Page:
Grappling with Prayer, Searching for Answers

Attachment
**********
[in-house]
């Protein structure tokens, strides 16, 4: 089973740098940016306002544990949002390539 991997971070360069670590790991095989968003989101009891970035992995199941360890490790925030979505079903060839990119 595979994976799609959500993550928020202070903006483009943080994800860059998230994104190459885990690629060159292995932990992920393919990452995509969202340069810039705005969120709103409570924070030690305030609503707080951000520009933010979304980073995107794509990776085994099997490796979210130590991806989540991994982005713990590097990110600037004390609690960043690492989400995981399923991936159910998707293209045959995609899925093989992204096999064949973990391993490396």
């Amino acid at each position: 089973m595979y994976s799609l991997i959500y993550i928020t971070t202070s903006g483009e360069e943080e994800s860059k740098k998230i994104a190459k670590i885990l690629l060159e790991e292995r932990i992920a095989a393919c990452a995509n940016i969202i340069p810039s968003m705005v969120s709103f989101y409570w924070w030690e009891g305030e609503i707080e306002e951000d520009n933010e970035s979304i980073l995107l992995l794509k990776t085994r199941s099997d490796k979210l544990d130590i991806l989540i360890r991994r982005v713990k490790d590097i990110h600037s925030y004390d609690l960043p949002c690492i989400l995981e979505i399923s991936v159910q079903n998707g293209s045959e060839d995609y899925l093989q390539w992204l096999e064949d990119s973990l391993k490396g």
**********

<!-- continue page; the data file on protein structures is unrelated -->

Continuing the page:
I’ve always had a difficult time with prayer.  In my endless searching, the problem I’ve always had has been exactly what the nature and purpose of prayer is.  At a young age, much like many other children, I was taught the Lord’s Prayer as a means of praying, not really understanding what each part meant.  Then, also like many, I would tack on my list of requests for blessings (naming the people closest to me), followed by a list of desires (things that I wanted to see happen in my life).  As I grew older and searched more, the words of the Lord’s Prayer deepened, and I understood them beyond just a memorization, however the way in which I would pray never reconciled with what my beliefs about God and the world were.  Many of us use prayer as a wish list, and the intensity of that wish list increases as the situation becomes more desperate.  A lost wallet or a possible failed test invokes passionate prayer, whereas a life of contentment and ease leads to calmer, contemplative prayer.  So, is the success of prayer based on human effort?  Just before Christ’s death on the cross, His prayer “not my will but yours be done” (Luke 22.42) models for us to not request our own desires but to look to adhere more to His.  Similarly, Søren Kierkegaard theorized that the purpose of our prayers “is not to influence God, but rather to change the nature of the one who prays,” an idea that suggests our goal not be to change God’s mind, but instead our own path and mentality.  So, the words of the Lord’s Prayer “your will be done” and the follow up list of requests as pulled from my own will seem to contradict each other in approach.  CS Lewis, a fiercely private individual, was often asked about his prayer life, but would dodge these questions, feeling that prayer was something that was done, not talked about.  However, he too struggled with the purpose of prayer, feeling that requests (petitionary prayer) conflicted with the Lord’s Prayer (a surrendering to His will).  Lewis was quoted as saying that in his search, he worked towards “prayer without words,” a form of prayer that allowed him to meditate on individuals and visualize events without having an agenda towards a desire.  Additionally, he felt that in our search for how to pray, asking the question “Does prayer work?” misleads us into thinking that prayer’s success is an act of the will (the more faith we have and the harder we pray, the more likely our prayers will be answered).  In searching out answers for this apparent contradiction, Lewis felt that more surrendering and less requesting was in order, as requests are based in our sometimes short-sighted, earthly emotions, whereas surrendering allows for His perspective.   Like Lewis, our views on prayer are limited by our human perspective: we don’t have the answers and don’t know what effect prayer has.  Maybe our prayer requests, although important, are not how we should pray but instead may give us clues on which to focus.  Instead of a laundry list of requests, maybe when we tell others that they are in our prayers, in addition to providing comfort with those words, we then look to pray without words, seeking a meditative approach for support, as only God knows what is best for them.  We can allow ourselves and others to be drawn closer to Him not by putting conditions and stipulations on our expectations but instead wordlessly including those around us and supporting them in Him through ways we may never understand and down paths we didn’t even know existed.  Instead of focusing on our feelings about God, we could instead focus on God.  More importantly, although we don’t have all of the answers regarding how to pray, we can continue to seek them out, struggling to understand prayer through communion with Him.  It is then, in the quiet struggle and boundless searching, that we truly find Him.  Amen.